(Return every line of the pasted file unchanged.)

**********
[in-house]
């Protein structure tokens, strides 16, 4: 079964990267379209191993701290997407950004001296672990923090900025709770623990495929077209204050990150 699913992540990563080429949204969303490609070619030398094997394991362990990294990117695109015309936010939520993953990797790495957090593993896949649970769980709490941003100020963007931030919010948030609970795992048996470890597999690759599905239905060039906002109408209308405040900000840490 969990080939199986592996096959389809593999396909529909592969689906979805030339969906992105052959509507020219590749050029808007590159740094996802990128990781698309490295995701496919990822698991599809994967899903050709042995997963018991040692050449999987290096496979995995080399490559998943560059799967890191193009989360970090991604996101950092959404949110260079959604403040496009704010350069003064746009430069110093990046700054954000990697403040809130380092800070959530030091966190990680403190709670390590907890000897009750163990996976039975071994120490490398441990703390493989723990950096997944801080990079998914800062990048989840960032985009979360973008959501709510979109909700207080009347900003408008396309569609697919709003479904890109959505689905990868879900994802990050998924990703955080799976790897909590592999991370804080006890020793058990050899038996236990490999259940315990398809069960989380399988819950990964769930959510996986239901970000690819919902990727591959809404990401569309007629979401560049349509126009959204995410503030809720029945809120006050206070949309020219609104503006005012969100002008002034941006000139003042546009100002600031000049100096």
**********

[in-house]
């Protein structure tokens, strides 16, 4: 079964990267379209191993701290997407950004001296672990923090900025709770623990495929077209204050990150 699913992540990563080429949204969303490609070619030398094997394991362990990294990117695109015309936010939520993953990797790495957090593993896949649970769980709490941003100020963007931030919010948030609970795992048996470890597999690759599905239905060039906002109408209308405040900000840490 969990080939199986592996096959389809593999396909529909592969689906979805030339969906992105052959509507020219590749050029808007590159740094996802990128990781698309490295995701496919990822698991599809994967899903050709042995997963018991040692050449999987290096496979995995080399490559998943560059799967890191193009989360970090991604996101950092959404949110260079959604403040496009704010350069003064746009430069110093990046700054954000990697403040809130380092800070959530030091966190990680403190709670390590907890000897009750163990996976039975071994120490490398441990703390493989723990950096997944801080990079998914800062990048989840960032985009979360973008959501709510979109909700207080009347900003408008396309569609697919709003479904890109959505689905990868879900994802990050998924990703955080799976790897909590592999991370804080006890020793058990050899038996236990490999259940315990398809069960989380399988819950990964769930959510996986239901970000690819919902990727591959809404990401569309007629979401560049349509126009959204995410503030809720029945809120006050206070949309020219609104503006005012969100002008002034941006000139003042546009100002600031000049100096």